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A Science-Based Leg Workout for Maximum Muscle Growth

A science-based leg workout for max muscle growth

The best leg exercises for muscle growth

Starting from scratch, the word quad means four - and there are four muscles within your quadriceps.

Leg Muscles Quadriceps

A study in 2022 investigated step-ups, squats and split squats for muscle growth, to see which exercise worked different quadricep muscles the most.

It also looked at muscles within the hamstrings, glutes, and calves. And all exercises were found to work the:

  • gluteus maximus
  • m. gluteus medius
  • vastus lateralis
  • m. vastus medius
  • m. vastus intermedius
  • m. semitendinosus
  • m. semimembranosus
  • m. biceps femoris long head
  • m. soleus
  • m. gastrocnemius lateralis
  • m. gastrocnemius medialis

In other words, they worked the quads, hamstrings, calves, and glutes.

But here's where it gets interesting:

"In addition, load-dependent increases in m. gluteus maximus, vastus lateralis, m. vastus medius, m. vastus intermedius, and m. biceps femoris long head forces were often more pronounced during the split squat and step up than the squat across the range of loads used in this study."

In simpler terms, this means that split squats work our glutes, quads, and long head of the hamstrings better than squats for muscle growth.

But does that mean squats are out?

Not at all - they're still a vital exercise that allows you to really load up your quads and test your strength.

And the squats are still a multi-joint exercise that works our quads well.

But there's still one big muscle it doesn't hit that well: the rectus femoris.

Rectus Femoris

Electromyography studies show us that while the aforementioned vastus muscles contract well during the squat, the rectus femoris only contracts about half as much.

For example, this study found that the squats didn't grow the rectus femoris adequately.

But there's no reason to be concerned because we can grow our rectus femoris with leg extensions.

This study found leg extensions resulted in more growth of the rectus femoris (26%) than the vastus medialis (12%), the vastus intermedius (6%), and the vastus lateralis (11%) after 12 weeks of training.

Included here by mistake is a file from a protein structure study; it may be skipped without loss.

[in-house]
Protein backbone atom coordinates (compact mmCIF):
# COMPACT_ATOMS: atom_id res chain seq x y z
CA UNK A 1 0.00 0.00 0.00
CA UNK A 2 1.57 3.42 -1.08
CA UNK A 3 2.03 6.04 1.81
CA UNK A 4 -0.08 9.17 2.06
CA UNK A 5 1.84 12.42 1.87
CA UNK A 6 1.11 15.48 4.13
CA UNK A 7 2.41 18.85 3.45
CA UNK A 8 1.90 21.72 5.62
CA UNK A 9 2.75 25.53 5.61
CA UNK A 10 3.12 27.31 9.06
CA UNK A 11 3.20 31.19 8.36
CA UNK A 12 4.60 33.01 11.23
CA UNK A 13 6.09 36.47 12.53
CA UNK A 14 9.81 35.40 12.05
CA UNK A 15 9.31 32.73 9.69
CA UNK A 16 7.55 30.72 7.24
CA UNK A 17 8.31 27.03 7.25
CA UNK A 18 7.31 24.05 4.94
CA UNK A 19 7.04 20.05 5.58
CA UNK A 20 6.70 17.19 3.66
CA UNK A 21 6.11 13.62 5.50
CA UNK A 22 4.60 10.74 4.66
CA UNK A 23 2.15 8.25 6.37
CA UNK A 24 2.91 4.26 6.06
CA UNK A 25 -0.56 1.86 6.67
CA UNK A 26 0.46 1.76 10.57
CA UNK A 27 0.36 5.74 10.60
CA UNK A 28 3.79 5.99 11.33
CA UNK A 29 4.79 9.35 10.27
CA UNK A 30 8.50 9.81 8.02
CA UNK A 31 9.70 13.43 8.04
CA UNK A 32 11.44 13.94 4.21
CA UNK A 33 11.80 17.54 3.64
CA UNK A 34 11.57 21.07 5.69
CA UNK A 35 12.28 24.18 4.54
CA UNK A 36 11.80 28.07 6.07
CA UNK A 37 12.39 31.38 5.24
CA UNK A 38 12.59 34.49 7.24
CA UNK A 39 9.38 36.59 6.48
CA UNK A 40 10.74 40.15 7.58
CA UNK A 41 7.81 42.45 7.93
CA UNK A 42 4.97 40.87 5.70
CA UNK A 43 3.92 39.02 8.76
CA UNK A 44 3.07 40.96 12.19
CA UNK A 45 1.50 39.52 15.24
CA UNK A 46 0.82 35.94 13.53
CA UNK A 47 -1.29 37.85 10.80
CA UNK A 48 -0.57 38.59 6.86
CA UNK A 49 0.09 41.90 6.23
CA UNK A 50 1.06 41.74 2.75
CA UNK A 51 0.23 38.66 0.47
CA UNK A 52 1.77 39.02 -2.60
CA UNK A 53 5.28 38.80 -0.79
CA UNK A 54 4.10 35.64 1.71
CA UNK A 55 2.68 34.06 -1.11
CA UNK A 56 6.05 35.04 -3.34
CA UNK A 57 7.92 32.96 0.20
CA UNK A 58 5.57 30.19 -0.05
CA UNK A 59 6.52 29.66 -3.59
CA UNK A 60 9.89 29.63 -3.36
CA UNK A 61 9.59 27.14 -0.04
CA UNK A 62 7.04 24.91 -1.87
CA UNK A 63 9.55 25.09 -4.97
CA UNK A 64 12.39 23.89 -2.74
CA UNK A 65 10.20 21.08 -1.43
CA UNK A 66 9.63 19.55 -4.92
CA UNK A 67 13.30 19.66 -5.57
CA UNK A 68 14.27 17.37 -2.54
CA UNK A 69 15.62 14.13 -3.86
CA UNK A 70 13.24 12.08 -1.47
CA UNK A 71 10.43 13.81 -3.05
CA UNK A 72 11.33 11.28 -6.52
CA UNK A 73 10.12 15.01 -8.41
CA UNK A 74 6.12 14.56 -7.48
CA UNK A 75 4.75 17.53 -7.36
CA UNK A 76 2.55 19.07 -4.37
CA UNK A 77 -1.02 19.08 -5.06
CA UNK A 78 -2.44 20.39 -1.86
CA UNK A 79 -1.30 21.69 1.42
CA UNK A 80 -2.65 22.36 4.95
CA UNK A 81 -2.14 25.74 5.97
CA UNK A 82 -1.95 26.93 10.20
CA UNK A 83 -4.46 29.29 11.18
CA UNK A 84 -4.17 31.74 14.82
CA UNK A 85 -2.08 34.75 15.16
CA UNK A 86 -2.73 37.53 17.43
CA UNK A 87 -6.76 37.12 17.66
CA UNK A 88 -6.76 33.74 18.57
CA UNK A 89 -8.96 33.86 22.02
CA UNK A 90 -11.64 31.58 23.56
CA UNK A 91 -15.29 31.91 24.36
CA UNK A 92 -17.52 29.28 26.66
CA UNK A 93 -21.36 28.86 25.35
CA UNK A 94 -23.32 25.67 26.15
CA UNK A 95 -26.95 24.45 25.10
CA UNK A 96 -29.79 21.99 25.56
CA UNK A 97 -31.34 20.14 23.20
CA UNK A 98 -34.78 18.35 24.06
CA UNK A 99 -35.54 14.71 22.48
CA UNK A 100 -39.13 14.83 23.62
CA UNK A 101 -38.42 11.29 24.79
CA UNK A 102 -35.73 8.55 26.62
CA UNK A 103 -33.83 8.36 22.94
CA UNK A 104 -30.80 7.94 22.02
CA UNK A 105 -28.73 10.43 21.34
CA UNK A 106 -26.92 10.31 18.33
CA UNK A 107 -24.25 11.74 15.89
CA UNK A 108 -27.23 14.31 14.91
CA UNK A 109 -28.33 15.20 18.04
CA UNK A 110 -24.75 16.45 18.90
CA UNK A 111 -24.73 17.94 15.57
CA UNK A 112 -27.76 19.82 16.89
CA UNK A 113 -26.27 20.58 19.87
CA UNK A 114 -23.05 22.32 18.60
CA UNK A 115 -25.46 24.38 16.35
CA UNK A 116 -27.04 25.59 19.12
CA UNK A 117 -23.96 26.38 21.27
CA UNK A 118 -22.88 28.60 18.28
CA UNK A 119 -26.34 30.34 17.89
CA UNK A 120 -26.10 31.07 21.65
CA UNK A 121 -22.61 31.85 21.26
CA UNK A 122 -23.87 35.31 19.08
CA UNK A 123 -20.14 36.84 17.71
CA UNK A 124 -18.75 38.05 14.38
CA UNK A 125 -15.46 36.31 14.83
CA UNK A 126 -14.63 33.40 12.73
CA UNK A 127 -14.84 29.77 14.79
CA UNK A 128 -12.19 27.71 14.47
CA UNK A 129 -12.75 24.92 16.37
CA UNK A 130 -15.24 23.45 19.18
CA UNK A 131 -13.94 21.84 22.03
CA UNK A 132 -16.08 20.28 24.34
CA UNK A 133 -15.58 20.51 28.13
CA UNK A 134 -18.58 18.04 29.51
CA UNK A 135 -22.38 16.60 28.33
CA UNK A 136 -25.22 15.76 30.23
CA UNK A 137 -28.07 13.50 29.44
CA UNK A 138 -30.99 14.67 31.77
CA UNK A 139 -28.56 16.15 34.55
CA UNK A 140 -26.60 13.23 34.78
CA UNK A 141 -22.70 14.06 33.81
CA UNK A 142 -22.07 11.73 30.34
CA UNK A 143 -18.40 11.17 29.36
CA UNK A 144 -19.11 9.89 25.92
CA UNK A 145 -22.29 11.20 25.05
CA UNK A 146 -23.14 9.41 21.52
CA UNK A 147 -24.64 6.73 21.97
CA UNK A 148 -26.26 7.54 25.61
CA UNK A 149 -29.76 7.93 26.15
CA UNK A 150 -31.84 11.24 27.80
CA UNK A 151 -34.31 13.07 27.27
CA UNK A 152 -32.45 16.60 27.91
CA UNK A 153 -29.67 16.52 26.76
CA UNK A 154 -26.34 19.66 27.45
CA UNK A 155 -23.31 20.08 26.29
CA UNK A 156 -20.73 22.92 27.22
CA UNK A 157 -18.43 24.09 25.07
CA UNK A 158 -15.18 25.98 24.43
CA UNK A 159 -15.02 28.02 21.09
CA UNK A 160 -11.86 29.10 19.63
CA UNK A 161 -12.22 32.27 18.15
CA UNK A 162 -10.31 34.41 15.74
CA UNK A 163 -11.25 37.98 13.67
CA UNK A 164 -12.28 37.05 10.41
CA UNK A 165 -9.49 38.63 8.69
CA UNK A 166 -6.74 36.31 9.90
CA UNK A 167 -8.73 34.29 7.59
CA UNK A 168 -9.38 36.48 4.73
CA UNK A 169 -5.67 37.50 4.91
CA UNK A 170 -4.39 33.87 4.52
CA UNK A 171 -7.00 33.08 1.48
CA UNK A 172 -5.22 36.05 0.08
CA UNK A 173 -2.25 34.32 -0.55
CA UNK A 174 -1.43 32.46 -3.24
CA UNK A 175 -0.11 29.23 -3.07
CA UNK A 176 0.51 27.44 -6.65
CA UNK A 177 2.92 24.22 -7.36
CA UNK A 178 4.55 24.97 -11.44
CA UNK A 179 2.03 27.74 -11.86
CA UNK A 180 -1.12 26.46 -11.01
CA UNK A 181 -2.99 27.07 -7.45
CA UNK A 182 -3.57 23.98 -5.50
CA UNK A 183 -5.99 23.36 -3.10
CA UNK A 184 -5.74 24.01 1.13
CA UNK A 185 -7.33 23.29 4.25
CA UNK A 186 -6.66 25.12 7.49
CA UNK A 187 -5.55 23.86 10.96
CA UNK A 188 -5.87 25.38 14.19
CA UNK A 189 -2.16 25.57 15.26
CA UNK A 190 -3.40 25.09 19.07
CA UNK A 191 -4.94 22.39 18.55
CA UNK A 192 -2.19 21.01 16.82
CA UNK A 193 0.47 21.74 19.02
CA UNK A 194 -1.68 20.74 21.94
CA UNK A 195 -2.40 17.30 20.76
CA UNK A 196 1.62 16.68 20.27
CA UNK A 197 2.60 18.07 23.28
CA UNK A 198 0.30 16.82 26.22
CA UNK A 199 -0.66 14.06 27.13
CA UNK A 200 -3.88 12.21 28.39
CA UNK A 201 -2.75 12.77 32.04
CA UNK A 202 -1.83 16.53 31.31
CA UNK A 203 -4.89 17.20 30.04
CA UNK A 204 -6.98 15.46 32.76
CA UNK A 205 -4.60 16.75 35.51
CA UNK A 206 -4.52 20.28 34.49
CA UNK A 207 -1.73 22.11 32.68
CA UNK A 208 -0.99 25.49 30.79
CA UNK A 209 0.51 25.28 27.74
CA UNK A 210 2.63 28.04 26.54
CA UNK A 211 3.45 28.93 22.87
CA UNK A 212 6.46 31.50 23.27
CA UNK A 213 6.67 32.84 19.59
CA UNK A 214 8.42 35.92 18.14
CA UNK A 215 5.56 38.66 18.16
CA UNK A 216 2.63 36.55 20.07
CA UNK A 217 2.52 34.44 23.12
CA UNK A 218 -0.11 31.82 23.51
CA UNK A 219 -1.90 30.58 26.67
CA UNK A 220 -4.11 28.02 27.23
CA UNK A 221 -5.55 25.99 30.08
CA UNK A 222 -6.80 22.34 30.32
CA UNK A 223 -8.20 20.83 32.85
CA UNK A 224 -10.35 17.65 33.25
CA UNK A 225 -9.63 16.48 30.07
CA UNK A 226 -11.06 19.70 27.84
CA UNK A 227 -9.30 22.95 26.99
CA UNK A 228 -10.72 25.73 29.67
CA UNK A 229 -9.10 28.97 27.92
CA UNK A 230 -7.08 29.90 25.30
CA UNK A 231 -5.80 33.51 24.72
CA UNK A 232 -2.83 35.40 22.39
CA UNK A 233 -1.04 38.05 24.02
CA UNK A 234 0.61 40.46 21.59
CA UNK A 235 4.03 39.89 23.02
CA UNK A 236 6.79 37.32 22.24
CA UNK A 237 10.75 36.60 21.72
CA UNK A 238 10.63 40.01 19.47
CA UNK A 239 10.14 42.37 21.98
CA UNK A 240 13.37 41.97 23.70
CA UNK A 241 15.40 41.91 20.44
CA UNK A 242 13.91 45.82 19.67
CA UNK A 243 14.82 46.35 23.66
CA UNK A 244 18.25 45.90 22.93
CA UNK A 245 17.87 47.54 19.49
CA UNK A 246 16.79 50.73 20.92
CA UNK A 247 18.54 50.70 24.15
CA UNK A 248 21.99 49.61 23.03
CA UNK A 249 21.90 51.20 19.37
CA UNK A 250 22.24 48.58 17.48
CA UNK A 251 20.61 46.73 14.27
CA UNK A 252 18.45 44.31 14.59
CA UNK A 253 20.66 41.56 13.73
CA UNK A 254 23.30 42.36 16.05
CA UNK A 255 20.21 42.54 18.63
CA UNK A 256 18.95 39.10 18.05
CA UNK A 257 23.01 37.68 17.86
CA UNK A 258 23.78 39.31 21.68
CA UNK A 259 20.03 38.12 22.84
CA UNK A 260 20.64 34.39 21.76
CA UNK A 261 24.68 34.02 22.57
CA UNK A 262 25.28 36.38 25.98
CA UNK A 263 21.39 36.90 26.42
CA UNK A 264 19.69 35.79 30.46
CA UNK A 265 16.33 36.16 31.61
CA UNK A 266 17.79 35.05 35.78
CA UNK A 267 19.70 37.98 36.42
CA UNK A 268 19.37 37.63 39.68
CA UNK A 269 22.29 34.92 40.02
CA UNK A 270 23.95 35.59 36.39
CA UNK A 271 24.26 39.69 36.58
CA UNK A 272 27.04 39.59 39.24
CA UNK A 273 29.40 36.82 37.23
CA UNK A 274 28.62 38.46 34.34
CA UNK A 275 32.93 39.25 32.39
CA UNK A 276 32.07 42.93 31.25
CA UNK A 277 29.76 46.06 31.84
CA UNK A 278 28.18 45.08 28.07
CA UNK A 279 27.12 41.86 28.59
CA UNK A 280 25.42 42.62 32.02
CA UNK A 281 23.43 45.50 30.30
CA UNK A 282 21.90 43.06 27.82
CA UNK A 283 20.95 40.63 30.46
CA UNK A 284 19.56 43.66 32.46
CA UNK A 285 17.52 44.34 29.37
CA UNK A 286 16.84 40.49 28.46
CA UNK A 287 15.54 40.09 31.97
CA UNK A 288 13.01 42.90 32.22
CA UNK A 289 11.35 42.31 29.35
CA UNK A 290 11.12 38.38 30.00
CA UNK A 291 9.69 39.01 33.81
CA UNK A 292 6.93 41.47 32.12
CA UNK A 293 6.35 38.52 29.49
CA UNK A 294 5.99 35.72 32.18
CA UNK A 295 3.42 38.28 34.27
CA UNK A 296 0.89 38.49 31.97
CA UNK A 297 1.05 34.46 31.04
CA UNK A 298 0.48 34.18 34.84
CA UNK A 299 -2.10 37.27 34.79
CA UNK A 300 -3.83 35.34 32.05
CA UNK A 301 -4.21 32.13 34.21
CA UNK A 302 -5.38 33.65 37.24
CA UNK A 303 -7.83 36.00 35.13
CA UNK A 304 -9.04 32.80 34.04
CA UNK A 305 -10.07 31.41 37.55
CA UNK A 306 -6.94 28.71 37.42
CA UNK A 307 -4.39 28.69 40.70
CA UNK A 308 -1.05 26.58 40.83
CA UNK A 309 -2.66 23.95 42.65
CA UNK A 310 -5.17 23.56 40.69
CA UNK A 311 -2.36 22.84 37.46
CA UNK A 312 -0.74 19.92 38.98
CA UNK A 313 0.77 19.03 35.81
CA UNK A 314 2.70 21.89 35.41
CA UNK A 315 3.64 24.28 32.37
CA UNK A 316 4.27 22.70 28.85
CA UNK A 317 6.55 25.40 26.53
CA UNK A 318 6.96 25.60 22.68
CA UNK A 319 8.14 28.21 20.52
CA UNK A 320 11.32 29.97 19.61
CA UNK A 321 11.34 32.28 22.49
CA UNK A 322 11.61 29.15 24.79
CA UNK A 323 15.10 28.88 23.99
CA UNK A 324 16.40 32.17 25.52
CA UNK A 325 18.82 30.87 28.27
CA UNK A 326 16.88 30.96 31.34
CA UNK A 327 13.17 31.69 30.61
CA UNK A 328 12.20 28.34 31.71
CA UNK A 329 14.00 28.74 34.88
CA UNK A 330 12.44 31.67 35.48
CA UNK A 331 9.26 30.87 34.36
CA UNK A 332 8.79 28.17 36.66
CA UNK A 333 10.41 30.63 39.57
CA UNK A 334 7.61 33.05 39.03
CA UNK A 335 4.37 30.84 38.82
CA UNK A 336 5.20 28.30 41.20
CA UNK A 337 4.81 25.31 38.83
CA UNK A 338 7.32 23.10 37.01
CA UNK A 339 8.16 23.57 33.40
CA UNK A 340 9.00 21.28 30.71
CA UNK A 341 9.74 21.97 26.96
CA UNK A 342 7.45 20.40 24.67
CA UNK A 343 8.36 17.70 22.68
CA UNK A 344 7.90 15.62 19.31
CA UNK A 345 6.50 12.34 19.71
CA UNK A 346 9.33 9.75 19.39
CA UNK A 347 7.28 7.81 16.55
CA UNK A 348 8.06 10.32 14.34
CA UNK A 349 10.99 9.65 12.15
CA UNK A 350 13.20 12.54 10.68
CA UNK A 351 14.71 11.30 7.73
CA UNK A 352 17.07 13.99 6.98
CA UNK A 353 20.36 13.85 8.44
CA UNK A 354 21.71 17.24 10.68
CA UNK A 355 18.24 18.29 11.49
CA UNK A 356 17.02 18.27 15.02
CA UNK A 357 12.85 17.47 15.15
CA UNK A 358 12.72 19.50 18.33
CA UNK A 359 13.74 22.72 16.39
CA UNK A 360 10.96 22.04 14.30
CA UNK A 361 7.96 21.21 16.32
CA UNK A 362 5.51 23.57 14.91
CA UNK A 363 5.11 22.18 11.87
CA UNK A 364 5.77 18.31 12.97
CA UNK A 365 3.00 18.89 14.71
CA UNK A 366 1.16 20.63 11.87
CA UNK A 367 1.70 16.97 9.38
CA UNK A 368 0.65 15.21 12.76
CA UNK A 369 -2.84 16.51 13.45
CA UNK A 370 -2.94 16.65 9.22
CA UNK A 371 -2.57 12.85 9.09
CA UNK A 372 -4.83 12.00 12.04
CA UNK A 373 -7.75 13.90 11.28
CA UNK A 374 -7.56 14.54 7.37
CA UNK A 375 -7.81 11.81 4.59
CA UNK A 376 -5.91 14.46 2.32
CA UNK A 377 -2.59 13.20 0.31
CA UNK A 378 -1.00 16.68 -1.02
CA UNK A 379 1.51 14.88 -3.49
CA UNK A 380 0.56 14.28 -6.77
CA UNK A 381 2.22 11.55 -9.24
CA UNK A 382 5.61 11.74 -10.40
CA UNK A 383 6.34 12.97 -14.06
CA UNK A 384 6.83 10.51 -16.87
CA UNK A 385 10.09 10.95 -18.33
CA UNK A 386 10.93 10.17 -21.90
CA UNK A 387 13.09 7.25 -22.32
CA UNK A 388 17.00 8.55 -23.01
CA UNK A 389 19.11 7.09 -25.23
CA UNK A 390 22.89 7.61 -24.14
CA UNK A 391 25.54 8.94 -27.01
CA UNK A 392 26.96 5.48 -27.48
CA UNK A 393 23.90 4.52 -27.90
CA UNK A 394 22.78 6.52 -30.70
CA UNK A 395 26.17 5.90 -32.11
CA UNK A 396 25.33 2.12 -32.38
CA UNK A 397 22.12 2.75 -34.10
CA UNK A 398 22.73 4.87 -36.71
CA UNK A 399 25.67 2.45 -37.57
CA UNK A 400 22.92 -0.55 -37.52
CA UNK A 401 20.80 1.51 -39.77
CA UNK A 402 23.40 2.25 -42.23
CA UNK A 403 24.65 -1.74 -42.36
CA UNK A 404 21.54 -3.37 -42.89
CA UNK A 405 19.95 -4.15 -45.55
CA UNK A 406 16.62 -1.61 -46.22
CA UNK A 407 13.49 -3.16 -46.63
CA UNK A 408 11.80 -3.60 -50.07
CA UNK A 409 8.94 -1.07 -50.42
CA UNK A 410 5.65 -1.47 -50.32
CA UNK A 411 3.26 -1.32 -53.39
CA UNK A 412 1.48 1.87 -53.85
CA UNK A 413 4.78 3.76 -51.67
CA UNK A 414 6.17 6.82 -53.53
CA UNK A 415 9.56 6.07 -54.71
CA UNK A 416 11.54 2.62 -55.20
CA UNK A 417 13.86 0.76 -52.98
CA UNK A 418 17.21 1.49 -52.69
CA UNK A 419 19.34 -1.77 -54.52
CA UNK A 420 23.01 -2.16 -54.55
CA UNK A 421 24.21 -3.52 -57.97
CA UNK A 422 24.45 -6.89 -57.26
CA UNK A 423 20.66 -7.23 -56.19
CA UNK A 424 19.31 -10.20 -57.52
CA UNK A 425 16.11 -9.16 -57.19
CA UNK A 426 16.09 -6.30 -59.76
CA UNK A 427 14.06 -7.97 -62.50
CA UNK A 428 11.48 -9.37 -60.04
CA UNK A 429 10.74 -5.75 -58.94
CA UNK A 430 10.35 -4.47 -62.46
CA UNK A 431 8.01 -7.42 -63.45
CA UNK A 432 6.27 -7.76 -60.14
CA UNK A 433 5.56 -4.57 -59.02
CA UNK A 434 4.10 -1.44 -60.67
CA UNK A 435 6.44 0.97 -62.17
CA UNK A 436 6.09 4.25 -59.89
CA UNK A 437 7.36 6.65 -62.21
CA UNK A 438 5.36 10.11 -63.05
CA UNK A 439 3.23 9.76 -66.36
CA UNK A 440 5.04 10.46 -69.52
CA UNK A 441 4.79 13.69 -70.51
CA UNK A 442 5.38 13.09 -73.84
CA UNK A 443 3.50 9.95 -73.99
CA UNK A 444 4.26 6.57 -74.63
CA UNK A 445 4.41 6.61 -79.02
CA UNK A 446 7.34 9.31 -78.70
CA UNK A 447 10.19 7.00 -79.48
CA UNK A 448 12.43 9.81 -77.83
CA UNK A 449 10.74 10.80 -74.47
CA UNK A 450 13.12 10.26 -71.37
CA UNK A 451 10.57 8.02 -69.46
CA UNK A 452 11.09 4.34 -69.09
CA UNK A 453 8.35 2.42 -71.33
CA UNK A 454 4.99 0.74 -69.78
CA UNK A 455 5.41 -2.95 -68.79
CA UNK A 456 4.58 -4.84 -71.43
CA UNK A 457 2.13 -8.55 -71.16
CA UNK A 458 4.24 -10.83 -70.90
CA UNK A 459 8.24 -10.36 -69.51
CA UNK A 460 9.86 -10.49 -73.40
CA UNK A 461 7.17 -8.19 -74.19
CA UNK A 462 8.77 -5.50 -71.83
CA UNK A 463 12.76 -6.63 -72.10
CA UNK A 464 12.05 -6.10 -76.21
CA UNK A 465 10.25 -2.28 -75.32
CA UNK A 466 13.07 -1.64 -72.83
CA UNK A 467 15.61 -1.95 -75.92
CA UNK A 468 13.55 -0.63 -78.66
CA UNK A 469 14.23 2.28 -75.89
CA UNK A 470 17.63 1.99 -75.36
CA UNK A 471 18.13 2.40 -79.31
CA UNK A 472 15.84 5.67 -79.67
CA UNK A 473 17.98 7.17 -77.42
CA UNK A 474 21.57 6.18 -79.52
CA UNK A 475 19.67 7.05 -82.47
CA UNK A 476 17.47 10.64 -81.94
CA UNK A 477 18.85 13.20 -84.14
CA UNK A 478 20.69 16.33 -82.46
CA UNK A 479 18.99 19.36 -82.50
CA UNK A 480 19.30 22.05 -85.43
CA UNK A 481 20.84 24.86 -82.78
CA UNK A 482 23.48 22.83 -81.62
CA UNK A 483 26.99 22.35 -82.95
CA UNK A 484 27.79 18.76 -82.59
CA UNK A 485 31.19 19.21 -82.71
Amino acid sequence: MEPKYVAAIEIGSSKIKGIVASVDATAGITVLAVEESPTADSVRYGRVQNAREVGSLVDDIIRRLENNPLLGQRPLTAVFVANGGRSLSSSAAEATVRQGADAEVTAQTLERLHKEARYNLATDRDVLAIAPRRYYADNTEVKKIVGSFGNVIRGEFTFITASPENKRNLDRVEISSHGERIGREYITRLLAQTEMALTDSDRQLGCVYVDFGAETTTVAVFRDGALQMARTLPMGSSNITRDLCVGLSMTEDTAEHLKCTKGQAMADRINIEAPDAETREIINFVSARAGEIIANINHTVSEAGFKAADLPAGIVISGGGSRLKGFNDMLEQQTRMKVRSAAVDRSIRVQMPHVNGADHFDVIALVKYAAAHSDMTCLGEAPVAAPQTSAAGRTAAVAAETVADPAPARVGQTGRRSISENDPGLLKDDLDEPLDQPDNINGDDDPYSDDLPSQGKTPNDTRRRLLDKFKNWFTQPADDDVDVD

So, you can see what's happening here. Right before our eyes, the program is coming together based on the findings of science: the squats will work 3 of 4 muscles, Bulgarian split squats will be even better, and leg extensions will make up for the inadequate growth of the rectus femoris.

Other research has compared:

And has found the rectus femoris to be activated more during Spanish squats than the wall squat and the general squat. It also activated the vastus lateralis more, too!

So, adding in some Spanish squats can help bring out the rectus femoris along with leg extensions.

So, with that being said, here's a great place to start:

Workout for maximum leg muscle growth

5 x barbell back squats

4 x Bulgarian split squats (do these with dumbells or kettlebells)

5 x leg extensions

3 x Spanish squats

Rep ranges can be anywhere from 4-6 right up 25.

If you're training until muscle failure, you'll grow muscle either way.

So now you've got your exercises, but that's only half the story.

You need to ensure you're practising the principle of progressive overload in your leg training.

Progressive overload with leg training

Progressive overload occurs by increasing the workload for muscles beyond present capacity, inducing further muscle growth.

Adding more weight to the bar is critical for muscle growth.
Adding more weight to the bar is critical for muscle growth.

Research shows we can practice progressive overload in the following four ways:

  1. Increasing the amount of weight we lift
  2. Increasing the training volume by increasing the number of reps, sets, or exercises performed
  3. Altering rest periods
  4. Increasing rep speed during lighter loads

Research tells us the most popular method is number 1.

This falls in line with the first principle of muscle growth, mechanical tension; the tension a muscle is under in response to the load being lifted.

In other words, lifting heavy induces more mechanical tension, one of the three principles of muscle growth:

  1. Mechanical Tension
  2. Metabolic Stress
  3. Muscle Damage

Implementing progressive overload for maximal quadricep growth

Progressive overload should be slowly implemented into your leg training program.

But how slowly?

One lot of research suggests that changes in total training volume (reps, sets, load) be made in increments of 2.5% to 5.0% per week to avoid the chance of overtraining.

Now whilst this all seems like common sense, no one at the gym is really doing it!

It's not uncommon to see certain gym-goers do the same volume and weight, week in and week out.

This is why most people's physiques never change.

The importance of progressive overload for muscle growth

In order for muscle to keep growing, it must be tested beyond what it is used to.